One of the most prominent events in Jesus’ ministry was the raising of Lazarus from death in the town of Bethany, which is recorded in the eleventh chapter of the Gospel of John. About this account Harpur says, “John’s narrative at this point is lifted straight from ancient themes and then reworked to fit his own overall schema and purposes. Read allegorically, the way it is told in the Egyptian sources, this story is no problem. Read as history, it’s a plagiaristic (though well-meaning) forgery.”[12] In other words, the entire account is a modified version of the story of Horus raising Osiris from death. According to Harpur:

In the Egyptian Book of the Dead, Anu…was the theological name of an actual Egyptian city where the rites of the death, burial, and resurrection of Osiris or Horus were enacted each year…The Hebrews added their prefix for “house,” beth, to Anu and produced Beth-Anu, or the House of Anu. But because the u and the y were interchangeable in antiquity, we ended up with the New Testament counterpart Bethany. The point here is that when we read the Egyptian text, we find that the Egyptian Christ, Horus, performed a great miracle at Anu, or Bethany. He raised his father, Osiris, from the dead, calling unto him in the cave to “rise and come forth.”[13]

Harpur proceeds with more creative linguistics to allege that the name “Lazarus” comes from taking “The Osiris” (claiming that Egyptians used the definite article in conjunction with the name) and substituting the Hebrew prefix el (“Lord”) to get “El-Asar,” then adding a Latin suffix us (denoting a male name) to produce “El-Asar-us.”[14] He says the beginning e just “wore off” over time.[15]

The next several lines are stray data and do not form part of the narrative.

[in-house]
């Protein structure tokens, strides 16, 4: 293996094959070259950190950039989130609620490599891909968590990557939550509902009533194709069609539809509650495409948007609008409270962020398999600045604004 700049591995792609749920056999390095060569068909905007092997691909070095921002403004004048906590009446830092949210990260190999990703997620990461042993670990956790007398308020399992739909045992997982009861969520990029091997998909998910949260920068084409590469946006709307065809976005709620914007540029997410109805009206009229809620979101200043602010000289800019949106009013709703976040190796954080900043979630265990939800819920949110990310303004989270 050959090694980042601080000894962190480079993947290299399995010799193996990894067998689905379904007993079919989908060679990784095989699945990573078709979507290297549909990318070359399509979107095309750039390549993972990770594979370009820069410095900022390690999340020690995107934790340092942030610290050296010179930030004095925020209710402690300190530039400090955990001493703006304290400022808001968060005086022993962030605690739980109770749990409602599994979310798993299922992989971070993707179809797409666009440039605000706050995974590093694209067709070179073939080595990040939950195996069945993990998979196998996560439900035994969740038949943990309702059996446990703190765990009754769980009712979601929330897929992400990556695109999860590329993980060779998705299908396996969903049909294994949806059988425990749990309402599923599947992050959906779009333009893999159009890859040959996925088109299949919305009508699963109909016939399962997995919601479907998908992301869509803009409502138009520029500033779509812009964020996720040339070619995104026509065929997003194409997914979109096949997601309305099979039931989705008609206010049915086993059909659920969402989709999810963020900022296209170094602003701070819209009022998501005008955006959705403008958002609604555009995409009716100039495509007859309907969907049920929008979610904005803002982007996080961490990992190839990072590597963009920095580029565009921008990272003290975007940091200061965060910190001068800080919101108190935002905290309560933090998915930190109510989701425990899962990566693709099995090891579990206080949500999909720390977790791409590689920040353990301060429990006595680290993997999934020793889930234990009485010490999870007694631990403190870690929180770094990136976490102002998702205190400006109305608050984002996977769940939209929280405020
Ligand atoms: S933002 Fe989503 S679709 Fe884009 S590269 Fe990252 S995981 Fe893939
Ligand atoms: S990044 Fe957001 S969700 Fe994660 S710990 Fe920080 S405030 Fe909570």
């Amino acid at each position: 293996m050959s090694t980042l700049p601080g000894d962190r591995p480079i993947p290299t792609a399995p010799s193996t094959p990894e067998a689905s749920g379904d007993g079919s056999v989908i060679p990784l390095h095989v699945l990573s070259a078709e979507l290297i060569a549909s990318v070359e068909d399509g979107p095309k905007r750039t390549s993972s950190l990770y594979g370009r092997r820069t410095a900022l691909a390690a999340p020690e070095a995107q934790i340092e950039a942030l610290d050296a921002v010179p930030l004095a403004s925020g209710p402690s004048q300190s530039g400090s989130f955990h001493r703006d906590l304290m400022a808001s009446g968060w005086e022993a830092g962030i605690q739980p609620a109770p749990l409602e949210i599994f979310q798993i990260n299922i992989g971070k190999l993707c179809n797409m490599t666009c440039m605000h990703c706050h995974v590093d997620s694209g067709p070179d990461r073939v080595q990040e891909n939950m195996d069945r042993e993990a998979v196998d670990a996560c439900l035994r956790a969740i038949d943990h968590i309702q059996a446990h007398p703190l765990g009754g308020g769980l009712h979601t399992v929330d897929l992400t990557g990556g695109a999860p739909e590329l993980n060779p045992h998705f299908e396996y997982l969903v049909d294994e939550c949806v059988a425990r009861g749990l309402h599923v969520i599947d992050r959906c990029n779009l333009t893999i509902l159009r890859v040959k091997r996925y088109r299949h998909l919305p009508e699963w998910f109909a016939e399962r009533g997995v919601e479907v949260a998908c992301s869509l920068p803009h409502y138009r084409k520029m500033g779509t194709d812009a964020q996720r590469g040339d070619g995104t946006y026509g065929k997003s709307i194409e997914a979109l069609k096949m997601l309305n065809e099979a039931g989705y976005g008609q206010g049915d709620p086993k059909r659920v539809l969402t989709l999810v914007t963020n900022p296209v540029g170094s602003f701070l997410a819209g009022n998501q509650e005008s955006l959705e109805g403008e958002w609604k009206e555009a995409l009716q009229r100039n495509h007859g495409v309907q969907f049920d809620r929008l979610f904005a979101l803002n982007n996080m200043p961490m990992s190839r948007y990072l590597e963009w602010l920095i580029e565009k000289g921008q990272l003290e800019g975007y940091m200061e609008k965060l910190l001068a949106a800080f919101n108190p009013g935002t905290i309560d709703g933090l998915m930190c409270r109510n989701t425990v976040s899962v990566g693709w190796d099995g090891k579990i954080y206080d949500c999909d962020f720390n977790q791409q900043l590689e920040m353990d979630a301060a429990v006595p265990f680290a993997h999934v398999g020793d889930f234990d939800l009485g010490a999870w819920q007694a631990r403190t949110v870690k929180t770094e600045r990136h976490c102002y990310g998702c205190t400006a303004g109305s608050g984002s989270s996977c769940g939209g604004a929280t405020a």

Was the story of Lazarus completely plagiarized from the Horus-Osiris myth? It is extremely unlikely. First of all, Harpur fails to mention that the town of Bethanyis mentioned in all four gospels in relation to other events in the life of Christ.[16] According to Porter and Bedard, “Bethany was not a theological construct to make the reader think of the resurrection of Osiris but was a Jewish town near Jerusalem where Jesus spent time near the end of his ministry. This town continues to exist today and is known by its Arabic name, ‘el-‘Azariyeh, indicating its connection to the biblical Lazarus.”[17] Secondly, Harpur’s argument about the name of Lazarus is problematic. Besides the ridiculous linguistic contortions used to combine three languages into one name, it should be noted that “the Osiris” was not used in reference to the god Osiris in the way that “the Christ” was used as a title for Jesus; rather, “the Osiris” was used for each dead person who hoped for resurrection.[18] In addition, the name Lazarus appears in other areas of Scripture. A big problem for Harpur’s allegation is the fact that in one particular story, that of the rich man and Lazarus, the name is used in relation to the denial of a resurrection.[19] Porter and Bedard say, “It is also interesting to note that in 1873 the names of Mary, Martha and Lazarus were found in ossuary inscriptions in a tomb near Bethany…[this] clearly demonstrate[s] that the presence of a Lazarus at Bethany does not require dependence on the Osiris myth.”[20]

[1] Harpur, 80.

[2] Harpur, 80-81.

[3] Keith Thompson, “Zeitgeist Part One Exposed”: 2008 film.

[4] Bedard and Porter, 63.

[5] Bedard and Porter, 62.

[6] Bedard and Porter, 64.

[7] Harpur, 84.

[8] Hart, George, The Routledge Dictionary of Egyptian Gods and Goddesses ( New York,NY:

Routledge, 2005): 25.

[9] Harpur, 86.

[10] W. Ward Gasque,  “The Leading Religion Writer in Canada…Does He Know What He’s Talking About?” George Mason University’s History News Network: August 9, 2004. Accessed at

[11] Porter and Bedard, 75.

[12] Harpur, 132.

[13] Harpur, 133.

[14] Harpur 133-134.

[15] Harpur, 134.

[16] Bedard and Porter, 76.

[17] Bedard and Porter, 77.

[18] Ibid.

[19] Ibid.

[20] Ibid., 78.